Peloton Versus Echelon Connected Exercise Bikes

You’ve seen the commercials. You probably have at least one friend on social media raving about their experiences. The connected exercise bike craze is here, and it’s showing no signs of slowing down.
If you’re considering joining the ranks of at-home coached cycling, you’ll need the right connected exercise bike to get started. Two of the biggest companies operating in this space are Peloton and Echelon.
Both offer excellent at-home fitness experiences, but each company has its own unique mix of features so that one brand might work better than the other for your needs. Find out which is the better choice for you.

Similar Functionality, Different Ecosystems

The discussion surrounding Peloton vs. Echelon sounds a lot like the debate surrounding smartphones. Either way you go, you’re going to get similar functionality. In some ways, a smartphone is a smartphone, regardless of specific features, build quality, and so forth. The same goes for the connected bike industry.
The biggest differences lie in the ecosystems. Smartphones are all basically similar in that they have screens, can make calls, download apps, and so forth. But if you’ve ever switched from Android to iOS or the other way around, you know that the ecosystems are pretty different.
Both brands of bike connect to their own distinct libraries of workout content, classes, and videos. Peloton has the Peloton membership for $39 per month, while Echelon has Echelon Fit for roughly the same price.
Peloton has the Peloton app, which connects to your smartwatch or heart rate monitor. Echelon Fit does the same basic thing within its own ecosystem, plus it can link to Facebook, Fitbit, and Strava accounts.
So, in the end, one of the biggest considerations for which brand to pick is which ecosystem has the better mix of features and content for your workout needs.

Price and Models

Price is another factor that differentiates Peloton bikes from Echelon bikes. Peloton is a premium brand, and it shows.


Peloton offers two Bike models. Bike starts at $1,195, while Bike+ starts at $1,995. The lower-priced model has come down several hundred dollars in price thanks to price competition from other brands, including Echelon.
The primary difference between the two models is in the touchscreen. On the Bike model, the touchscreen is locked in place, pretty much only usable while you’re riding your bike.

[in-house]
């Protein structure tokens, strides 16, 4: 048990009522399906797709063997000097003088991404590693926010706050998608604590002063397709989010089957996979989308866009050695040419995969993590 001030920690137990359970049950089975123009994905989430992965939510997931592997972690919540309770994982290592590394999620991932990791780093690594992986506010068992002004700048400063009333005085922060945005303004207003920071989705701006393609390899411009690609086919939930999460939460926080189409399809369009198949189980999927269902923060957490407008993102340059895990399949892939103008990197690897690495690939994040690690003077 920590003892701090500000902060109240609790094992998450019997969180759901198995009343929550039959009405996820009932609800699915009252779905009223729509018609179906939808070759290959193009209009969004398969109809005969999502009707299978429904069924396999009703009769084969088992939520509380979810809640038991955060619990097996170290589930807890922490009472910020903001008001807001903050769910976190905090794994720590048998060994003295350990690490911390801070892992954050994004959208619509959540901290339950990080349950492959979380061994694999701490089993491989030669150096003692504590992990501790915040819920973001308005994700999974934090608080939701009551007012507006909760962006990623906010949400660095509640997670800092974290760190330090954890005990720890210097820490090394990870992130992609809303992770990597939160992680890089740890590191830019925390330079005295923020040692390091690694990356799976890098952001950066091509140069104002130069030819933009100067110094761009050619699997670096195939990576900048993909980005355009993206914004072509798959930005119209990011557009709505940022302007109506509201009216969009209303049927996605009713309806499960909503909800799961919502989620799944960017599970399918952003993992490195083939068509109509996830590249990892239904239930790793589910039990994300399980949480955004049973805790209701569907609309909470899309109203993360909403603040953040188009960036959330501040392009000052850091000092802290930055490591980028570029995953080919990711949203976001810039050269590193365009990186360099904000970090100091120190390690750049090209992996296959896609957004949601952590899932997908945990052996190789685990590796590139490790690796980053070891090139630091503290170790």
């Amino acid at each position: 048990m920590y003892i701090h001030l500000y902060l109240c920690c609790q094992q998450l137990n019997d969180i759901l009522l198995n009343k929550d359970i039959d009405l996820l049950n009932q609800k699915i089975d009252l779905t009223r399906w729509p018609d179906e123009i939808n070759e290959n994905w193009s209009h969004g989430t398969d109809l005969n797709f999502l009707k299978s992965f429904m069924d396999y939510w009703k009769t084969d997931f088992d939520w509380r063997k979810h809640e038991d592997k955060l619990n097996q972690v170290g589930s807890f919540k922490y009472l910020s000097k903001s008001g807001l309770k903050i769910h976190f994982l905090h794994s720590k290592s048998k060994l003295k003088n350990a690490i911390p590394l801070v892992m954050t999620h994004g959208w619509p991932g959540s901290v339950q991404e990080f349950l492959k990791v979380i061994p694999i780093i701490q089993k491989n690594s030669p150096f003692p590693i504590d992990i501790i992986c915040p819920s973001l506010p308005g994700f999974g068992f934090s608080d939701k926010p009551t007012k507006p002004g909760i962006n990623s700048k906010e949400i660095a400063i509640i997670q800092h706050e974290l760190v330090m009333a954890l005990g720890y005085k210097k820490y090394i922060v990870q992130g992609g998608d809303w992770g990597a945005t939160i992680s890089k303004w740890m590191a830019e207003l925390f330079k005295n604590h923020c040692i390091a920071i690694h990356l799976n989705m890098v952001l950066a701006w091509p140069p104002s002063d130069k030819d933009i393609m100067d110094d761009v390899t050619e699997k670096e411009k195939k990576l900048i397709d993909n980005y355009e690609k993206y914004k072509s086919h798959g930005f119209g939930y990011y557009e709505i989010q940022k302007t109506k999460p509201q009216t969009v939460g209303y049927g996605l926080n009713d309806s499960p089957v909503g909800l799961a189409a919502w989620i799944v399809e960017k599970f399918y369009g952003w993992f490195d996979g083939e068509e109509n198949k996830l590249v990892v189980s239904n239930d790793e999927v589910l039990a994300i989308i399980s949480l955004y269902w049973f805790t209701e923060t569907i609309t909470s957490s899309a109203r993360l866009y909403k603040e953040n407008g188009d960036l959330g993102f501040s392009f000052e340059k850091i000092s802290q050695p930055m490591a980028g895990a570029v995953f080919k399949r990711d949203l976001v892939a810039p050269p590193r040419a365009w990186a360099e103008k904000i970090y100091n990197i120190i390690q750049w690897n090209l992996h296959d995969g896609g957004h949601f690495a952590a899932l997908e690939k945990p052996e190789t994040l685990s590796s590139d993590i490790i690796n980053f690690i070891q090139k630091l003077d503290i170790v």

On Bike+, the touchscreen can swivel away from the bike, allowing you to use it for other types of workouts (like yoga, Pilates, strength training and more). Bike+ also has an auto resistance feature.


Echelon offers five models of Connect Bike, which range in price from much cheaper than the Peloton Bike to markedly more expensive than the Peloton Bike+.
The range starts with the Echelon GT+ Connect Bike, an $899 connected bike that requires you to bring your own screen (such as an iPad). So, while it’s cheaper than the Echelon Bike, it’s not quite as well integrated. That said, the screen mount on even this cheapest model can swivel, allowing you to use it for other workout types like with the Bike+.
Step up to the EX series for added performance and a range of additional features. The $999 EX-5 also lacks an integrated screen, while the EX-5S adds a 10-inch screen at $1,199 or a 22-inch screen at $1,499.

Hardware Differences

There are tons of tiny differences between the two brands and between the various models in each — too many to list here. But a few significant differences might influence your brand choice.


Peloton bikes use LOOK delta pedals, which means you must purchase the right type of cycling shoes to use the bike effectively. If you aren’t already an avid biker, this could be just one more expense to add to the list.
Echelon bikes use SPD pedals that allow you to choose whether you wear normal shoes or cycling cleats. One side of the pedal features a toe cage for your normal shoes, while the other side lets you clip in.


The cheapest models of Echelon bikes don’t include a touchscreen. If you don’t already have an iPad, you’ll have to get one before you can use video content..


Peloton’s bikes feature 100 levels of magnetic resistance and fluid levelling. Echelon’s have just 32 levels, and only the most expensive bike includes fluid levelling.

Classes and Content

Overall, the biggest difference is the scope and quality of their classes and content. Both offer a mix of live and on-demand workouts across a variety of disciplines. While Echelon is working to expand its offerings, Peloton’s are currently better in quality, more varied, and more numerous.

Protect Your Peloton or Echelon Bike with Upsie

Whether you choose Peloton or Echelon for your exercise needs, you’ll have a great machine. The bike itself is a big investment, though, no matter which model you choose. Protect that investment with an extended warranty plan from Upsie.
Upsie’s plans will step in and cover issues when your primary warranty fails or expires, keeping you exercising as long and as hard as you want. Their comprehensive plans have no deductible and offer in-home repairs from certified technicians.
Don’t get sidelined by a broken bike. Get an Upsie plan today!

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* This article is over 6 months old and may or may not be updated.